Just Grazing

Honeybees: A Sticky Study in Frustration and Fascination

This honeybee is collecting nectar from a field of Crimson clover.

This honeybee is collecting nectar from a field of Crimson Clover on our farm.

So far our big fat beekeeping endeavor has been a big fat flop.

We have experienced just about every phase of beekeeping except collecting honey, which is like saying you’re an equestrian who has done it all–except the riding part.

Honeybees are not on the endangered species list in the U.S., but they are living on borrowed time. In the 1940s the U.S. had 5 million honeybee colonies. Today we have 2.5 million. Compare that level of decline to an extraordinary increase in demand for bees to pollinate plants that produce food, and you can see the recipe for disaster.

Beekeepers across the country have experienced the unexplained Colony Collapse Disorder (CCD).  A hive full of bees is called a colony, and with CCD the entire colony disappears, leaving behind only a live queen, some honey and a few immature bees. There are no dead bodies, and no official diagnosis of this mysterious phenomenon.

There also are a host of new parasites and pests that attack bees and hives. Ours have been attacked by hive beetles and infested by wax moths. Many successful beekeepers treat their hives with chemicals such as coiumaphos to keep pests at bay. A USDA test for the presence of pesticides in bee colonies showed that this was the most commonly found chemical. We use only organic materials on the farm, although there is no such thing as organic honey because beekeepers cannot control where in a 3-mile radius bees go to collect pollen and nectar.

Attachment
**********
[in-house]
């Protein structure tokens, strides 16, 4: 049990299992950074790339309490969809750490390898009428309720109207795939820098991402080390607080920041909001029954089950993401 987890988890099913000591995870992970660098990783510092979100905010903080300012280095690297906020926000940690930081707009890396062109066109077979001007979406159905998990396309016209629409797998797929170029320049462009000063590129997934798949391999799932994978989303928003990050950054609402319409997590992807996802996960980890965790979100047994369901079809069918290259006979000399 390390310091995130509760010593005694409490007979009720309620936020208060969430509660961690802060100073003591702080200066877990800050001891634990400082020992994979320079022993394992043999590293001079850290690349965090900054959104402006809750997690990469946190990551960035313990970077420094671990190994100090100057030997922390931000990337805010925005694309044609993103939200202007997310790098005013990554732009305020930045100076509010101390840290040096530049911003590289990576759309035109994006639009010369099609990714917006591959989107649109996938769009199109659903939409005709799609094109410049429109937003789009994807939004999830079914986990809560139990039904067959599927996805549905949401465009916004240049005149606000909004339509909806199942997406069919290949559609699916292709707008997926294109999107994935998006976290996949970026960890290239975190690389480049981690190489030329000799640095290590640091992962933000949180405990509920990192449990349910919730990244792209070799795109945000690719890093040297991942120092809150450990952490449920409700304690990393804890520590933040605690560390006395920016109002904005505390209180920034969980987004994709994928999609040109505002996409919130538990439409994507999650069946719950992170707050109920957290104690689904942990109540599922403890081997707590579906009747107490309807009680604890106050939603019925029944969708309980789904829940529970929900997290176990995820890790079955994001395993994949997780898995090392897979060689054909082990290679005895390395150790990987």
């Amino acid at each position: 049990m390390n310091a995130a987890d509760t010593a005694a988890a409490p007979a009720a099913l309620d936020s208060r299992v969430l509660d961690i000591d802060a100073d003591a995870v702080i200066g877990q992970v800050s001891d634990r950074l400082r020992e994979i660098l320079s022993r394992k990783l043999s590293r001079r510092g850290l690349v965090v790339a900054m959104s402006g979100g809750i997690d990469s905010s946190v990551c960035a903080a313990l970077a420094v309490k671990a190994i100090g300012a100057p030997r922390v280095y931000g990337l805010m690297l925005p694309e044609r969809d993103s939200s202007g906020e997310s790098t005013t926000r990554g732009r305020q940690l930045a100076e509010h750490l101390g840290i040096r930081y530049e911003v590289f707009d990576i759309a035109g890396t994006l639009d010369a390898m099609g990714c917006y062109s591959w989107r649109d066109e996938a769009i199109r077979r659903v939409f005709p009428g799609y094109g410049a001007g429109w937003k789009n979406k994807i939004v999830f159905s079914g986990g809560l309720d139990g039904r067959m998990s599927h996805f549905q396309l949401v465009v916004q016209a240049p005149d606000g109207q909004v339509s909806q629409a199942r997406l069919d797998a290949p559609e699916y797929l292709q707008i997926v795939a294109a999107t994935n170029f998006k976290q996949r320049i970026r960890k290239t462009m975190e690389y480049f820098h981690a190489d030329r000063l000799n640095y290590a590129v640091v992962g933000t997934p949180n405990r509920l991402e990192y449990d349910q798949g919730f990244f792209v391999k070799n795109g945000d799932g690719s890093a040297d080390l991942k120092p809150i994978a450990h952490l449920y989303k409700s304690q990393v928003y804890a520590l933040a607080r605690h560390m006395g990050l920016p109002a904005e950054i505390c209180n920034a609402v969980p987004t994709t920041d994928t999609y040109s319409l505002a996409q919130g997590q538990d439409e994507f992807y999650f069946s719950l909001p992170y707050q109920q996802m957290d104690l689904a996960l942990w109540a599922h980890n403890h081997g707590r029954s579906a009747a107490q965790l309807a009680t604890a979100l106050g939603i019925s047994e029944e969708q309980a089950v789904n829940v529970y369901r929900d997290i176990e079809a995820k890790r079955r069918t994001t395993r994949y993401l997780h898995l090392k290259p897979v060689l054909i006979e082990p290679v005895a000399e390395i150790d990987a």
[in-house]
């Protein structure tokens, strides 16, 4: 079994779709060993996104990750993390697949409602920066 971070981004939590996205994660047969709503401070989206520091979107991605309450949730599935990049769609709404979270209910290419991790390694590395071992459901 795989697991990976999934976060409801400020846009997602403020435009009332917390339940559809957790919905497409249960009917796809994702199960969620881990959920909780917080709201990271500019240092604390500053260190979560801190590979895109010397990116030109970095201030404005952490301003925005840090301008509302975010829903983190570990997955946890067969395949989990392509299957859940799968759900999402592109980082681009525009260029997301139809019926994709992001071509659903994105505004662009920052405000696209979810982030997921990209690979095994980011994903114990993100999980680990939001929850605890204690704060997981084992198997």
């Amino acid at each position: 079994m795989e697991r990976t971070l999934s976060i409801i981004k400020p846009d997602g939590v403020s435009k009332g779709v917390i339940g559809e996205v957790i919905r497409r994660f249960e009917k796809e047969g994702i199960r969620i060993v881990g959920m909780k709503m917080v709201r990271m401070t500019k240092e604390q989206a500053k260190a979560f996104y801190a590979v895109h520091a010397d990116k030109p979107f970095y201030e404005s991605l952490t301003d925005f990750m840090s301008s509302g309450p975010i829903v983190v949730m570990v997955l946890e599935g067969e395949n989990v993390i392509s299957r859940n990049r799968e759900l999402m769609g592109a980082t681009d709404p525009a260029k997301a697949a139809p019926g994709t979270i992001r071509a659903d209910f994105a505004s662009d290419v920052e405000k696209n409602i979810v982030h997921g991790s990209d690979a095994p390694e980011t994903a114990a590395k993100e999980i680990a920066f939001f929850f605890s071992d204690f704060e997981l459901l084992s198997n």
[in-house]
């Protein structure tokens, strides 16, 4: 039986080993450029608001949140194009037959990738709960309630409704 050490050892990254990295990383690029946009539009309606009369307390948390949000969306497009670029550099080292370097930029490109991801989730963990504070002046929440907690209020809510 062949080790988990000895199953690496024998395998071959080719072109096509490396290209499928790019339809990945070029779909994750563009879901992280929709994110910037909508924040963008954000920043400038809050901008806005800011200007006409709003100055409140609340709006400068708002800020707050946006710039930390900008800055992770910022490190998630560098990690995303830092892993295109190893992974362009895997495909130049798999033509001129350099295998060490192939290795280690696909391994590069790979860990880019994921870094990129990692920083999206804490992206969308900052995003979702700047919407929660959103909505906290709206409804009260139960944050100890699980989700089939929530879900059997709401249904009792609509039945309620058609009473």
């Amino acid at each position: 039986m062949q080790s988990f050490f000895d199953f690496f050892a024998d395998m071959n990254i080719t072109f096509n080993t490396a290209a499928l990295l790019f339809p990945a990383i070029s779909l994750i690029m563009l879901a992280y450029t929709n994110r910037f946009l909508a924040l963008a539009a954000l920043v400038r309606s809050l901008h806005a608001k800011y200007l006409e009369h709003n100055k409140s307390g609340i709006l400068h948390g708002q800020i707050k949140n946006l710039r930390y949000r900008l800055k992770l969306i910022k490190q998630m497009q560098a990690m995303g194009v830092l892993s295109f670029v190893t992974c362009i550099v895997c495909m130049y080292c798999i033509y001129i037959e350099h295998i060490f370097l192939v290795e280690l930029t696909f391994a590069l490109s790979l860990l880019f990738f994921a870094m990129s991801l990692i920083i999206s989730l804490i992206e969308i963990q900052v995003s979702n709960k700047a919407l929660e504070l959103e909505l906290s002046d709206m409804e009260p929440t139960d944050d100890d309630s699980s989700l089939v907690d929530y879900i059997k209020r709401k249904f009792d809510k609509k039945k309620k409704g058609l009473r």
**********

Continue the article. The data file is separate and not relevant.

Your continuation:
The environment in which bees must exist is no longer a good one. Chemicals are sprayed and spread on everything from trees, shrubs and grass to bodies of water. Most farmers use a chemical cocktail, applied repeatedly, to produce weed-free fields, and too many homeowners do the same to achieve that lush green manicured lawn. We have peach farmers all around us. The one across the road from our farm sprayed his trees 14 times year before last. (Last year an unforecasted late killing frost wiped out his peach crop, as well as most of our blueberry crop.)

Climate change might be another factor, although thus far there is precious little official research.

Another factor is a decline in sources of pollen and nectar, a bee’s daily staple for survival and making honey. As more land is cleared for development there is less for bees to feed on, and that’s one reason that we have planted hundreds of bee-friendly trees, shrubs, flowers and cover crops such as crimson clover and buckwheat.DSC_0290

Perhaps one of the biggest honeybee killers is the beekeeper and the general public. Honeybees are often mistaken by groundskeepers and homeowners as hornets or wasps and killed. Beekeepers also must take ownership of the fact that we cause some bee losses, either through neglect, mistakes or over-management.

A week ago we installed new bees and their queens in four hives for the third time in two years. We joke that when we finally harvest a gallon of honey it will be worth more than a gallon of Chanel No. 5 ($26,000 a gallon).

Removing four hives with dead bees a few weeks ago was a pretty sad affair. So why, you ask, do we continue? We re-evaluate each year, as we do with everything, but so far we have continued and reinvested partly for altruistic reasons. There are estimates that  from 50% to 80% of the world’s food supply is affected by honey bee pollination. The world needs honeybees in order to eat.

As farmers say, maybe this is the year.





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How We Roll
Farm Star

Our honeybees forage on a variety of crops planted on the farm, as well as native species of trees, plants and weeds.

We have many visitors to the farm each year. No visit is complete without some goat petting. When it's blueberry-picking season, the goats love culled berries.

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